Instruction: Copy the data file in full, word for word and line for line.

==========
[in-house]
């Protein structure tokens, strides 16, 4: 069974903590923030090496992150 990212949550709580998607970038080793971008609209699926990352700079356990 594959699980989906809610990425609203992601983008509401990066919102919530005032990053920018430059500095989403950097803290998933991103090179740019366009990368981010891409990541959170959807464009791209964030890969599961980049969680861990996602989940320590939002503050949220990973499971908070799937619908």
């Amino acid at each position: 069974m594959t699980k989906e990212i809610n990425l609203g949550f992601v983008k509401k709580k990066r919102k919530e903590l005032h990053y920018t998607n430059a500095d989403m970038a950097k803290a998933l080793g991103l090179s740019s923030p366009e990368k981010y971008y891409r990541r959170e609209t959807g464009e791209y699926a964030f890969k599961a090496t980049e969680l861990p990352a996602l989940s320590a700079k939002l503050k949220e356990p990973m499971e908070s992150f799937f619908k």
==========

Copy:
[in-house]
């Protein structure tokens, strides 16, 4: 069974903590923030090496992150 990212949550709580998607970038080793971008609209699926990352700079356990 594959699980989906809610990425609203992601983008509401990066919102919530005032990053920018430059500095989403950097803290998933991103090179740019366009990368981010891409990541959170959807464009791209964030890969599961980049969680861990996602989940320590939002503050949220990973499971908070799937619908």
């Amino acid at each position: 069974m594959t699980k989906e990212i809610n990425l609203g949550f992601v983008k509401k709580k990066r919102k919530e903590l005032h990053y920018t998607n430059a500095d989403m970038a950097k803290a998933l080793g991103l090179s740019s923030p366009e990368k981010y971008y891409r990541r959170e609209t959807g464009e791209y699926a964030f890969k599961a090496t980049e969680l861990p990352a996602l989940s320590a700079k939002l503050k949220e356990p990973m499971e908070s992150f799937f619908k």